My Name is Kris Blake.
My dad is from Kingston town, Jamaica and my mother is from Hackney in London making me half Jamaican. My eldest Sister is 48, my second eldest sister is 45, and the other eldest sister is 31.
By the age of 5, I started to experience how the colour of my skin would make me stand out, and not for the right reasons. I felt I couldn’t control my thoughts or behaviours, I felt very different and mixed up. I would try and explain to the teachers but to be honest, they didn’t seem to care and in 1995 I was diagnosed and statemented with ADHD at the age of three. I remember feeling really upset and frustrated as I already felt different due to the colour of my skin.
I always knew from quite early on in life that I was different from others. I felt that I was treated differently due to my colour and having ADHD. I was the problem child, and this followed me right through my schooling.
I ended up being bullied in primary and secondary school for being different. I was not accepted by the other black or white communities as I was a mix of both races, something I couldn’t control but still had to pay the price. By the age of 8 I already got myself a name as the naughty kid in school.
We decided to move to Wales in 2008, where things seemed to look better, but for me my problems became a lot worse. I was excluded from main school at 13 years old and at this point I was targeted as a threat even though I had done nothing wrong, I believe this was because of the way I looked, because of the colour of my skin. I believed that I fitted what the police were looking for.
I then became a victim to the local police again. I can't but believe that this was down to my skin colour. If something had happened, and the description was a “dark lad” the police would arrest me no questions asked and this led me to losing faith in the system and I ended up feeling that the police were against me, something I never wanted to happen, but the way I felt treated, it seemed the only route, even though I knew it was wrong.
After a while, I hated being the person they made me out to be and knowing I was good at heart, I knew that the only way I could change people’s mindsets was to prove them all wrong . I started Boxing to keep me off the streets and active; that seemed to work as it led me towards joining the army, a decision that was the best I had ever made.
At 21, I had my first-born son, and it was when my wife had told me she was pregnant, I had to make a stand not only for me but for my family so they would not have to go through what I did growing up. My wife was also exposed to racial victimisation quite early on in our relationship, which is why she then understood why I was the way I was.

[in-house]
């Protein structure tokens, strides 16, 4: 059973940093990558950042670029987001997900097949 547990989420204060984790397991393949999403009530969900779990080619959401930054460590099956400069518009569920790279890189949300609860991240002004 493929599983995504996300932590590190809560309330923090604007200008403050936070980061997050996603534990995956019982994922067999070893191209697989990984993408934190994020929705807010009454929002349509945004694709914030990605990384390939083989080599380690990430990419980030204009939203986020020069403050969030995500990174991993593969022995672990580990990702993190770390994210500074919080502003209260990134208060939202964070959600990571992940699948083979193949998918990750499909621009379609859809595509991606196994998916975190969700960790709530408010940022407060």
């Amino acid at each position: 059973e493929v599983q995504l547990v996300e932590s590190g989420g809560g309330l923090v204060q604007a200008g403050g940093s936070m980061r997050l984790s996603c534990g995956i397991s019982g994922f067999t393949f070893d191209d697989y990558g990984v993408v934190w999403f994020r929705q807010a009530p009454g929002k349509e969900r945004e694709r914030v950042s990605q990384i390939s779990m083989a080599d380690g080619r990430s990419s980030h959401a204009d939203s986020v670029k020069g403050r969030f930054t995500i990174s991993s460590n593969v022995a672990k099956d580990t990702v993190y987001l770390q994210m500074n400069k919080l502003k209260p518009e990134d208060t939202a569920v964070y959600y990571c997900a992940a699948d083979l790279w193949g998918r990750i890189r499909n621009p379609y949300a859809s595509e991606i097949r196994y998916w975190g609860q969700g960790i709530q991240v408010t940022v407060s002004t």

The army changed my life for the better but sadly I was medically discharged. I was told I would not be able to walk again, but I knew that the trauma I had experienced growing up would give me the resilience to overcome this barrier and 6 months down the line I was up on my feet and eager to show people what I could be. Soon after, I had a call from my sister asking if I would like to try MMA (Mixed Martial Arts) so me being the person I am, I joined. Shortly after joining I had my first debut fight and won.
I was then picked to represent the UK in MMA something that coming from my background filled me with pride.
After representing the UK in the Europeans, I then started to look for work as I had a family to provide for. I then had my second child and things were looking up until I was made redundant from work and this point anxiety and depression were setting in. I knew I had to do something about it before it was too late, I knew I wanted to be back in uniform and wanted to work with children but I didn’t know how to get there and I wasn’t having support from anyone guiding me or showing me how to do it .
I received a phone call one day from a childhood friend who was in a position to help, and he recommended me to his company MPCT. I always knew that working with young people and “giving back” to others would bring me purpose and happiness, and I was right.
I was back in uniform. I was also helping young learners from all different walks of life and most of all I was now being the person I needed, when I was in school.
It has taken me a long time to understand that racism is not my problem, it’s the problem of the racist and I am pleased to say that I now get to work in an environment that positively displays and champions, diversity, equality and inclusion for everyone . If we work together to educate people about different races, cultures and background we can make the work a better and happier place to live.
“It’s not the beginning that matters it’s the ending”